Contrast that with the fact that today as two nuclear powers, India and Pakistan are on the verge of entering an escalatory cycle, where the US President only has a muted and cryptic statement to make.
What has changed?
Reconfiguration of US interests
First and foremost, in the last two decades, two long-drawn wars, a deep economic recession, and a populist president has forced US’s very formulation of its national interests to change.
Traditionally, US defined its national interest in a much broader way. Thus, while a crisis in South Asia might have only marginal economic effects on US, the American administration would consider it important given its long-term strategic objectives.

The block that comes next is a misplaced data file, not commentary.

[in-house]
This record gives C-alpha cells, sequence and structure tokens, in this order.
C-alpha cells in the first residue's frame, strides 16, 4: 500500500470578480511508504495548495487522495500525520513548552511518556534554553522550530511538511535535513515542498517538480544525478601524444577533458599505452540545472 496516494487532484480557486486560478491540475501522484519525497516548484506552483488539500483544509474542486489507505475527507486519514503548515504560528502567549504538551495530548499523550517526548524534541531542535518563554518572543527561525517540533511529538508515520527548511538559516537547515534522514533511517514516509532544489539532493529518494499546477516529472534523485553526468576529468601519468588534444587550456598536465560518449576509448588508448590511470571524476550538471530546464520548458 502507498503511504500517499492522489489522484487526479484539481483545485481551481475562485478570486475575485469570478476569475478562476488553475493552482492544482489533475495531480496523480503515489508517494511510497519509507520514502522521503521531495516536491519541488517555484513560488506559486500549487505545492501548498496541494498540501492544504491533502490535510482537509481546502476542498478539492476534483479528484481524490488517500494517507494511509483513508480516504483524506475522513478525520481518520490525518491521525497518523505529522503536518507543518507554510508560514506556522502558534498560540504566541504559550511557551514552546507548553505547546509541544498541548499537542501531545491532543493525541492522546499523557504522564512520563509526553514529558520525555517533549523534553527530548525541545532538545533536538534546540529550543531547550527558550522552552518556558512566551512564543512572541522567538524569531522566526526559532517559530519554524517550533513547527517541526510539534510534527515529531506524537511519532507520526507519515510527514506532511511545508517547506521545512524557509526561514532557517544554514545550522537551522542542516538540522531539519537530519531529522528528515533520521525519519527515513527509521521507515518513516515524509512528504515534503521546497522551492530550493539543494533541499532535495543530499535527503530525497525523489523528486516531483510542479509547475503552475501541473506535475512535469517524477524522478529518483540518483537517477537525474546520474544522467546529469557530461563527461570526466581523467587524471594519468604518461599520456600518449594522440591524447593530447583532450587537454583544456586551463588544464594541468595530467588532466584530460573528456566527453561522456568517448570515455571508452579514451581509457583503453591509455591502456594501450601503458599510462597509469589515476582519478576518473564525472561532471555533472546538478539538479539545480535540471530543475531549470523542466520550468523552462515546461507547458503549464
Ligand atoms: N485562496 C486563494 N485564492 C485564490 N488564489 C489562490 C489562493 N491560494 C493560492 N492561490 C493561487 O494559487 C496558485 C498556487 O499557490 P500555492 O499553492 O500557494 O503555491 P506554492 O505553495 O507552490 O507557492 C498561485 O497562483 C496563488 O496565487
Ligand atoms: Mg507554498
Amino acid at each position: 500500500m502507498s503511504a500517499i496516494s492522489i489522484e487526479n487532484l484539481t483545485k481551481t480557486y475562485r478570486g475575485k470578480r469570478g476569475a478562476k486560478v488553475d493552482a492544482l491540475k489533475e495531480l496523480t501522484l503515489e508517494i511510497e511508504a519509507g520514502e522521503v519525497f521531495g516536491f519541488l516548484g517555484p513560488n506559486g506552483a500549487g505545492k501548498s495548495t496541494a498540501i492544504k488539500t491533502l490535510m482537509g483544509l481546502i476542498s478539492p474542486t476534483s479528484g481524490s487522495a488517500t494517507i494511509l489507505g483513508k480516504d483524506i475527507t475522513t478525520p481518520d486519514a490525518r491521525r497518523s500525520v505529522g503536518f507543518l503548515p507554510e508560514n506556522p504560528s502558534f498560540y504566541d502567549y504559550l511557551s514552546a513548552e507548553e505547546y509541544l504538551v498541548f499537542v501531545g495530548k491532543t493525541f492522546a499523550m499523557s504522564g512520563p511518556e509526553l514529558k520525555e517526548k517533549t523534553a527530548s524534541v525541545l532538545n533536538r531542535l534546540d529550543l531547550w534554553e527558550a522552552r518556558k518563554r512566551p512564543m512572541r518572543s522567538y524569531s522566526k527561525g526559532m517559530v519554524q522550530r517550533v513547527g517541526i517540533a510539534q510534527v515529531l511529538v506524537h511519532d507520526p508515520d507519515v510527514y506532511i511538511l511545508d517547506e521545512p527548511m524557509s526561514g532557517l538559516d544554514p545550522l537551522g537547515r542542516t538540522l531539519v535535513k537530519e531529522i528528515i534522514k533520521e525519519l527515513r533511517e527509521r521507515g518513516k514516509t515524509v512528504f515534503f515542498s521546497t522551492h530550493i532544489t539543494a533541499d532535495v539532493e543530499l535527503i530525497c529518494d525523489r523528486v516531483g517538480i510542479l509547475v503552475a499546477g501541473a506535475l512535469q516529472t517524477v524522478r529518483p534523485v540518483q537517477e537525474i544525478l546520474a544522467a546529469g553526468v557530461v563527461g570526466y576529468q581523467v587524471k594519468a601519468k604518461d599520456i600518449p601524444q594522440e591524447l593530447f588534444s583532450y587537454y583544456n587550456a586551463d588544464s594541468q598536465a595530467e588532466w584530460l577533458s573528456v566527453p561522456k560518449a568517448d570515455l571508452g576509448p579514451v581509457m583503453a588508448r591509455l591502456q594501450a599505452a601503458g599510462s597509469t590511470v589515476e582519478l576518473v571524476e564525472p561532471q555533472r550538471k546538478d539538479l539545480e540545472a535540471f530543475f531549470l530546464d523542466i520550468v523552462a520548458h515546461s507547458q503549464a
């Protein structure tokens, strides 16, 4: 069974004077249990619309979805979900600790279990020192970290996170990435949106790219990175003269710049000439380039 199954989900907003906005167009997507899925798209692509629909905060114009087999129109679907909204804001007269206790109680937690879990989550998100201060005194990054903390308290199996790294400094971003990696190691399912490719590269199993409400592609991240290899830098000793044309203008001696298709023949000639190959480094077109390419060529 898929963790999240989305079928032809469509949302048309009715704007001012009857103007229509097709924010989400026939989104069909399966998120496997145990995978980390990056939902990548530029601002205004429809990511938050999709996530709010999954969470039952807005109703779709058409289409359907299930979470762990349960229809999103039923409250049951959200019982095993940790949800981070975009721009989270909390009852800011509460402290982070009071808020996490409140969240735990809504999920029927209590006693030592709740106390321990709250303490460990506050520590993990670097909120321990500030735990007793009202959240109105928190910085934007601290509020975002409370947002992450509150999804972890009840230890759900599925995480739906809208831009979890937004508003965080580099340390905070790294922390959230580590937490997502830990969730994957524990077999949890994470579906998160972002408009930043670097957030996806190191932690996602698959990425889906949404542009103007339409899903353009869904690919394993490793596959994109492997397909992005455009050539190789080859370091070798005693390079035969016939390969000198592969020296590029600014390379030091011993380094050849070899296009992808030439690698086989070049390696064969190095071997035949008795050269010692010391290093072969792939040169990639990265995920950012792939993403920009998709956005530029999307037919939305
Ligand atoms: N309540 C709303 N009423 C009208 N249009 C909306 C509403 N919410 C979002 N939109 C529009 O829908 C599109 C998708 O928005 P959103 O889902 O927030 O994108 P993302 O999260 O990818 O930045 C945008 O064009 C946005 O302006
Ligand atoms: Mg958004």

The US has made a long-term implicit bet on India — in its quest to balance China.
Given that bet, a traditional US administration would consider India entering a full-scale war against Pakistan to be against its national interest, and prompt it to intervene diplomatically.
That’s no more the case under Trump’s presidency.
Now the US national interests are limited. And its use of diplomacy is either unilateral or at worse, transactional.
Hollowing of US diplomatic machinery
The second big shift under the Trump presidency has been the dramatic scaling down of America’s diplomatic establishment.
As Ronan Farrow shows in his book, “War on Peace”, US doesn’t more have statesmen-like diplomats anymore.
To make things worse, under the Trump presidency, hundreds of important positions in the US State Department remain vacant. In addition, its funding has been substantially reduced.
The US State Department still does not have a permanent assistant secretary of state for South Asia.